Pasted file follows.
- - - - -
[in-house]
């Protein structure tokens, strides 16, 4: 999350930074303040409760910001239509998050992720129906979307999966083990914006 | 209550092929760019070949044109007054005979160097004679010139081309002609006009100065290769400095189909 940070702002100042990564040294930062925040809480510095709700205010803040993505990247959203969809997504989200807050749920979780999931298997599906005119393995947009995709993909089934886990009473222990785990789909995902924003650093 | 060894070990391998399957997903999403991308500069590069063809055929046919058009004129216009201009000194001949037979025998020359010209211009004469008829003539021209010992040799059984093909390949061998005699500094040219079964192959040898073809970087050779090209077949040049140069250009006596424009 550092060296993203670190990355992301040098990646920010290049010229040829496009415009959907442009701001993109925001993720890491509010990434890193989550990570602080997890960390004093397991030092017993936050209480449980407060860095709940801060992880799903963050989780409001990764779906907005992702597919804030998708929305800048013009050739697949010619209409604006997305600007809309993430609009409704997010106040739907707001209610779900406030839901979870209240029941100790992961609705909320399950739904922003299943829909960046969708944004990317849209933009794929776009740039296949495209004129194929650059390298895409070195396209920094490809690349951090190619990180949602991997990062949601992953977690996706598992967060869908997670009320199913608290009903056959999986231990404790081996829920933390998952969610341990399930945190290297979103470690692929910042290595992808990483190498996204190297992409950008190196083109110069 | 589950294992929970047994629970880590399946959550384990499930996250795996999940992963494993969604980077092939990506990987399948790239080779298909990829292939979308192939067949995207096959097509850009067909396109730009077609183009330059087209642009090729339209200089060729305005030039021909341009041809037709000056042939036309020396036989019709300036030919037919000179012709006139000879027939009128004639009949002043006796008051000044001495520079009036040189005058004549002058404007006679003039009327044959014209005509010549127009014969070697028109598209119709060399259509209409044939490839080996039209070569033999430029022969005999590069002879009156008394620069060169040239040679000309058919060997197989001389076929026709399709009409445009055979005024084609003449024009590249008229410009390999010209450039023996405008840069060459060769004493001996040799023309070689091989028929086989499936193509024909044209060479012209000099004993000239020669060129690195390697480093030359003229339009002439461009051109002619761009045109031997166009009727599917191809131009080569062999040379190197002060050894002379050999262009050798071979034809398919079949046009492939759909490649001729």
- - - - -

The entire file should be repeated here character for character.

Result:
[in-house]
């Protein structure tokens, strides 16, 4: 999350930074303040409760910001239509998050992720129906979307999966083990914006 | 209550092929760019070949044109007054005979160097004679010139081309002609006009100065290769400095189909 940070702002100042990564040294930062925040809480510095709700205010803040993505990247959203969809997504989200807050749920979780999931298997599906005119393995947009995709993909089934886990009473222990785990789909995902924003650093 | 060894070990391998399957997903999403991308500069590069063809055929046919058009004129216009201009000194001949037979025998020359010209211009004469008829003539021209010992040799059984093909390949061998005699500094040219079964192959040898073809970087050779090209077949040049140069250009006596424009 550092060296993203670190990355992301040098990646920010290049010229040829496009415009959907442009701001993109925001993720890491509010990434890193989550990570602080997890960390004093397991030092017993936050209480449980407060860095709940801060992880799903963050989780409001990764779906907005992702597919804030998708929305800048013009050739697949010619209409604006997305600007809309993430609009409704997010106040739907707001209610779900406030839901979870209240029941100790992961609705909320399950739904922003299943829909960046969708944004990317849209933009794929776009740039296949495209004129194929650059390298895409070195396209920094490809690349951090190619990180949602991997990062949601992953977690996706598992967060869908997670009320199913608290009903056959999986231990404790081996829920933390998952969610341990399930945190290297979103470690692929910042290595992808990483190498996204190297992409950008190196083109110069 | 589950294992929970047994629970880590399946959550384990499930996250795996999940992963494993969604980077092939990506990987399948790239080779298909990829292939979308192939067949995207096959097509850009067909396109730009077609183009330059087209642009090729339209200089060729305005030039021909341009041809037709000056042939036309020396036989019709300036030919037919000179012709006139000879027939009128004639009949002043006796008051000044001495520079009036040189005058004549002058404007006679003039009327044959014209005509010549127009014969070697028109598209119709060399259509209409044939490839080996039209070569033999430029022969005999590069002879009156008394620069060169040239040679000309058919060997197989001389076929026709399709009409445009055979005024084609003449024009590249008229410009390999010209450039023996405008840069060459060769004493001996040799023309070689091989028929086989499936193509024909044209060479012209000099004993000239020669060129690195390697480093030359003229339009002439461009051109002619761009045109031997166009009727599917191809131009080569062999040379190197002060050894002379050999262009050798071979034809398919079949046009492939759909490649001729």